90 years of history

Message from the founding President still in the 21st Century

The concept for the founding of Taisho University began when five doctors; Junjiro Takakusu, Masaharu Anesaki, Eun Maeda, Sensho Murakami and Masataro Sawayanagi, who at the time were leaders of Buddhist society proposed to all chief priests that a Buddhist university union be created. Masataro Sawayanagi was appointed as the first President of the university. His message upon taking up his appointment was as follows. “It is my hope that you grow to honestly confess to your own shortcomings and let yourself be guided by your inner Buddhist spirit with a free and pure mind until such time you are perfect of character. At the very least, I wish that you maintain a beautiful soul that glorifies the good and a bold spirit that veers away from evil.”

Taisho University/History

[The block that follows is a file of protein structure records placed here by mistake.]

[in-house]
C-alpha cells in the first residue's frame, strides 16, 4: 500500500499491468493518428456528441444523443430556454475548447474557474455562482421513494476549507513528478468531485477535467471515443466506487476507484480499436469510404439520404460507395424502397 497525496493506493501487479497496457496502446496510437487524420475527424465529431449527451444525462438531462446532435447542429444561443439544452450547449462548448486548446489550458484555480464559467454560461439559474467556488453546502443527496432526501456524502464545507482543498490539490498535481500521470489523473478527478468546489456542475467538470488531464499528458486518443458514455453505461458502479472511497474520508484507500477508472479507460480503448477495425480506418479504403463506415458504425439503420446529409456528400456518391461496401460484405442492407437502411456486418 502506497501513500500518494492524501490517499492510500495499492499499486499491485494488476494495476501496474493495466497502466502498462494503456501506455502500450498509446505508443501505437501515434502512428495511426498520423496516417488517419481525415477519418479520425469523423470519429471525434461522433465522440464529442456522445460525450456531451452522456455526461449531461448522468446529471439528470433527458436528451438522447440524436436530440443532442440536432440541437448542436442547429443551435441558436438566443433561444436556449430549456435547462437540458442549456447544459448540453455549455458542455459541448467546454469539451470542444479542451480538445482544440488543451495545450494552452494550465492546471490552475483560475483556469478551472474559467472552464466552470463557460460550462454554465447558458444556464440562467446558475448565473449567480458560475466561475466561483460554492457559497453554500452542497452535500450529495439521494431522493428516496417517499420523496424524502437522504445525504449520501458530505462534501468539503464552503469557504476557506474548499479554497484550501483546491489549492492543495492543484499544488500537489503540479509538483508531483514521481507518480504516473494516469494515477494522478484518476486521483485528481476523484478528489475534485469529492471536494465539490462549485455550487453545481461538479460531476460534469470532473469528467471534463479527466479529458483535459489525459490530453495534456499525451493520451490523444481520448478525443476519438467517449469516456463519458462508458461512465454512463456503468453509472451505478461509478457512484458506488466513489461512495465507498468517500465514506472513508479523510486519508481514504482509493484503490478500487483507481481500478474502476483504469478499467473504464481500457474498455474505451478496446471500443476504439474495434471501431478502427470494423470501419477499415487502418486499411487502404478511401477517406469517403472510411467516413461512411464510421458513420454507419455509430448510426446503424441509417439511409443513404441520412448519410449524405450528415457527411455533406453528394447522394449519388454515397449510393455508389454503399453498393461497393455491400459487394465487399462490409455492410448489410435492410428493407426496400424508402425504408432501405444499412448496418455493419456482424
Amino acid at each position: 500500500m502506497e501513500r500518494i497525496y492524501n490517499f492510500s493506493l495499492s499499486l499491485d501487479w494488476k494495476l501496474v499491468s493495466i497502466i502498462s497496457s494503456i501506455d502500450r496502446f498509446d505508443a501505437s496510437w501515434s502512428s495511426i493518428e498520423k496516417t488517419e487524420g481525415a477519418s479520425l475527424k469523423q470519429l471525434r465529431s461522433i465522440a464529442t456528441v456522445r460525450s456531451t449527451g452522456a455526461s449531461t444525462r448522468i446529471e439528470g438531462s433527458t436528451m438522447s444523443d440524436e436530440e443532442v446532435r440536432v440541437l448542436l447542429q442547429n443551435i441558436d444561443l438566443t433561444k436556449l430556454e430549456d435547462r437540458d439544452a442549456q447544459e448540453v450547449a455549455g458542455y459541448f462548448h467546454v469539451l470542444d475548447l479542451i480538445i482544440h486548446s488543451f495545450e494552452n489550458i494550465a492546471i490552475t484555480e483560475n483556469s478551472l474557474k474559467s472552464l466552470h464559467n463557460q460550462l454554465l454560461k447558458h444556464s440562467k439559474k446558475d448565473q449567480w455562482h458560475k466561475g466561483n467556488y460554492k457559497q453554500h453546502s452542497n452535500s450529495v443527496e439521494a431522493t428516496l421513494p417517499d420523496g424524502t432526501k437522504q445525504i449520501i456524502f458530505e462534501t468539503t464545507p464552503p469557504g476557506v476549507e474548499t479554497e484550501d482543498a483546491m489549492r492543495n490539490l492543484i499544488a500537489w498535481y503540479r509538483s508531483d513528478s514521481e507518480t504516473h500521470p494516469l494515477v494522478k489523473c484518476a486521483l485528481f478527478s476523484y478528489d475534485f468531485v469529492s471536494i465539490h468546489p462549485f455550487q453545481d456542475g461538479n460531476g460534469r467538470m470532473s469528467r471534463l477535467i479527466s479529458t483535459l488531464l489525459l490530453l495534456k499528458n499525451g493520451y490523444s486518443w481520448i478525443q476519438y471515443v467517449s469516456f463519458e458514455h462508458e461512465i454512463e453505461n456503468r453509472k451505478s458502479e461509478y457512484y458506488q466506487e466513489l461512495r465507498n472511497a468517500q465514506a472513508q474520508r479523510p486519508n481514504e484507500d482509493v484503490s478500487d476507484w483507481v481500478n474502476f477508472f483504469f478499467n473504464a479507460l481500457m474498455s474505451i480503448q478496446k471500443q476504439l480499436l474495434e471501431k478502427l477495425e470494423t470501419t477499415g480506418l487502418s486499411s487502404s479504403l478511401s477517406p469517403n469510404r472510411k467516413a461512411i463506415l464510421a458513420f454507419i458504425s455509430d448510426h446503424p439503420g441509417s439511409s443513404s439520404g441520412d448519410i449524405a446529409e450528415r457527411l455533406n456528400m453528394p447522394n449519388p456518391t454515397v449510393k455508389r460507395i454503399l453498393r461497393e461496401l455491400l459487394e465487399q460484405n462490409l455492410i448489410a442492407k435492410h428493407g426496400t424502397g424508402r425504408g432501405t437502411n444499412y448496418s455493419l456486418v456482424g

History of Taisho University

1926

Established in accordance with the old University Ordinance
(Faculty of Literature, Preparatory Course, Specialist School)

Taisho University/History
Taisho University/History

1949

Approved as Taisho University under the new education system
(Faculty of Buddhist Studies, Faculty of Literature)

Taisho University/History

1951

Approval for establishment of graduate school master’s program
(Buddhist Studies, Religious Studies, Japanese Literature)

Taisho University/History

1956

Approval for establishment of graduate school doctorate program
(Buddhist Studies, Religious Studies, Japanese Literature)

Taisho University/History

1957

Established Taisho University Buddhist Research Institute

Taisho University/History

1963

Established Taisho University Counseling Research Center

Taisho University/History

1968

Demolished Old School Building
(Driveway apron has been preserved in Meiji Village)

1976

Opened Saitama Campus

1993

Established two-faculty framework with Faculty of Human Studies and Faculty of Literature following restructuring

2001

Reverted to three graduate school research faculties (Faculty of Buddhist Studies, Faculty of Human Studies, Faculty of Literature)

2010

Established Faculty of Buddhist Studies and Faculty of Communication and Culture to form a four-faculty framework

2014

Currently the university has four faculties with 10 departments Student quota 1,035 students
Graduate school has 3 research faculties and 9 majors on offer Student quota 95 students